Brian Upshaw, team leader for the BSC’s Disciple-making Team, shared how the Great Commandment to love God and love our neighbors fuels the Great Commission mandate to make disciples of all nations.
“We’re not going to fulfill this mandate of making disciples unless our hearts are for God and for people,” Upshaw said.
Upshaw also shared an assessment tool called “The Great Commandment Matrix” with attendees. The four-quadrant matrix tool is designed to help individuals explore and examine their heart motives related to various aspects of disciple-making and whether their motives are religion-centered, self-centered, man-centered or Christ-centered.

11/27/2017 2:37:19 PM by From staff and press reports | with 0 comments

Ladies gather to celebrate missions

November 27 2017 by Dianna L. Cagle, BR Production Editor

More than 400 women heard encouraging stories about what missionaries are doing around the world during the second Carolina Women event in October.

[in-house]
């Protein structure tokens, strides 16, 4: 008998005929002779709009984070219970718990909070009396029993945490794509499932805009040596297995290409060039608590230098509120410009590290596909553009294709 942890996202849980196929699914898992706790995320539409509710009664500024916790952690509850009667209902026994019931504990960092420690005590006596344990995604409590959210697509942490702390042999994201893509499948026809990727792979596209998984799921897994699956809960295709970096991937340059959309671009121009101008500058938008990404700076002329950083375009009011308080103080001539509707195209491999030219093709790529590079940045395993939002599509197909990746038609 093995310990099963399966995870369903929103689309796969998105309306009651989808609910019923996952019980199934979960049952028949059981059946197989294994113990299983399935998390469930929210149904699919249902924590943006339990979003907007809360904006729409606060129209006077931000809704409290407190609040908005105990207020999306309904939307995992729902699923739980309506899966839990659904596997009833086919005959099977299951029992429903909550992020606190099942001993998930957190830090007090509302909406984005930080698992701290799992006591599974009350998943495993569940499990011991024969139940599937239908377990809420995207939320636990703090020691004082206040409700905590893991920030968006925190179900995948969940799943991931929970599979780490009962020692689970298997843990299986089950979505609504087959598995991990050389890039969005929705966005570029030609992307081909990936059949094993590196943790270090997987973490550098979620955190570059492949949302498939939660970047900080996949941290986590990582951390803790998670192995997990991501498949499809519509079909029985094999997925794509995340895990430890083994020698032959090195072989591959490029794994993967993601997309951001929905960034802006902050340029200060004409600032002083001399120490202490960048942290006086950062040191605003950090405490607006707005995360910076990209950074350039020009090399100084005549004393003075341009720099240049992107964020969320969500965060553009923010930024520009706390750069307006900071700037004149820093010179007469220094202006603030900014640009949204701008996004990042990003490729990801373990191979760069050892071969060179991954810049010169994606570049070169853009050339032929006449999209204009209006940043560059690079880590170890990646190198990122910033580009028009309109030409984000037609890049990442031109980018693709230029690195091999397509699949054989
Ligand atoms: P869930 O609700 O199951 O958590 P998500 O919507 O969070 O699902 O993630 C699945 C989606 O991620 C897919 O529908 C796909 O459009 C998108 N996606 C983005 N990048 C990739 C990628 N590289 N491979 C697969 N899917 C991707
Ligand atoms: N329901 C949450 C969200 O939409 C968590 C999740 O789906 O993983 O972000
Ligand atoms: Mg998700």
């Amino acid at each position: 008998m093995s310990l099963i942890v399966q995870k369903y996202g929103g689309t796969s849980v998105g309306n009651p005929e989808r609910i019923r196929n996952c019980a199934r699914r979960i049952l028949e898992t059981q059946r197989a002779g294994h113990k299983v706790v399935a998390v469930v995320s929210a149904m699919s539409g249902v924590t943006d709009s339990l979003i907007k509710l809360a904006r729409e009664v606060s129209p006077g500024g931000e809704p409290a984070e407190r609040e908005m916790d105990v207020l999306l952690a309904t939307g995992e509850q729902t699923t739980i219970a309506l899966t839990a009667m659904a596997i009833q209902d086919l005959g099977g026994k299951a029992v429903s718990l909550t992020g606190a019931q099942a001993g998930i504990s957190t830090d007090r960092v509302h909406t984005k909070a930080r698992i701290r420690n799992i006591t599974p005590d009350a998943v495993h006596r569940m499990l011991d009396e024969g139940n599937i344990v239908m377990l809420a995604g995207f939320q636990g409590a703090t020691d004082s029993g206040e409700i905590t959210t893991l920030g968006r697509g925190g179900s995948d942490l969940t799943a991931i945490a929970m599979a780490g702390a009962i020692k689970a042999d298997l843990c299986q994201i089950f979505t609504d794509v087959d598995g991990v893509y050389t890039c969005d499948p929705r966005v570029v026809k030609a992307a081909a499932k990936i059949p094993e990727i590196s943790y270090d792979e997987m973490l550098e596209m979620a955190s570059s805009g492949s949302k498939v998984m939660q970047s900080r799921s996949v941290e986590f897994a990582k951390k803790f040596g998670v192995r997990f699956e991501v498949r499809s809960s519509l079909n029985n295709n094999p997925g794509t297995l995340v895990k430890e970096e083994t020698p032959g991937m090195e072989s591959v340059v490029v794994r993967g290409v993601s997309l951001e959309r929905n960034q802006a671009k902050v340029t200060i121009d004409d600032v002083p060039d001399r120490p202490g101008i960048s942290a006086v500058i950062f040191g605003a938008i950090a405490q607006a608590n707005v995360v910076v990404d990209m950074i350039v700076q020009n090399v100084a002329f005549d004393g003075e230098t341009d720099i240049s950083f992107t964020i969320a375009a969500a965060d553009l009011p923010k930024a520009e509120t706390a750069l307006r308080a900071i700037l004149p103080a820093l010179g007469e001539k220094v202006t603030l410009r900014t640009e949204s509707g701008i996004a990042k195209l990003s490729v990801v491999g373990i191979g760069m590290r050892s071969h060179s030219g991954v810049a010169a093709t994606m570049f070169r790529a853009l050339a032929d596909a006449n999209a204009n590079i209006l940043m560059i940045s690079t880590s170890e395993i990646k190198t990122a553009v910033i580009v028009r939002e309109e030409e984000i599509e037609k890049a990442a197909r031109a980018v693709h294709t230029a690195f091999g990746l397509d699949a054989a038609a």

BR photo by Dianna L. Cagle
Leaders from North and South Carolina gather to pray before one of the Carolina Women sessions.

With 422 women present Oct. 6-7, the Woman’s Missionary Union (WMU) groups from North and South Carolina met at Fort Caswell on Oak Island. The women collected $4,046.31 to split between the two state WMU groups to support various ministries.
Women heard from Sandy Wisdom-Martin, executive director of national Woman’s Missionary Union, and Kimberly Sowell, a school teacher and author from South Carolina, during the main sessions. They also were encouraged to attend breakouts on a variety of topics, led by the main leaders as well as state WMU leaders.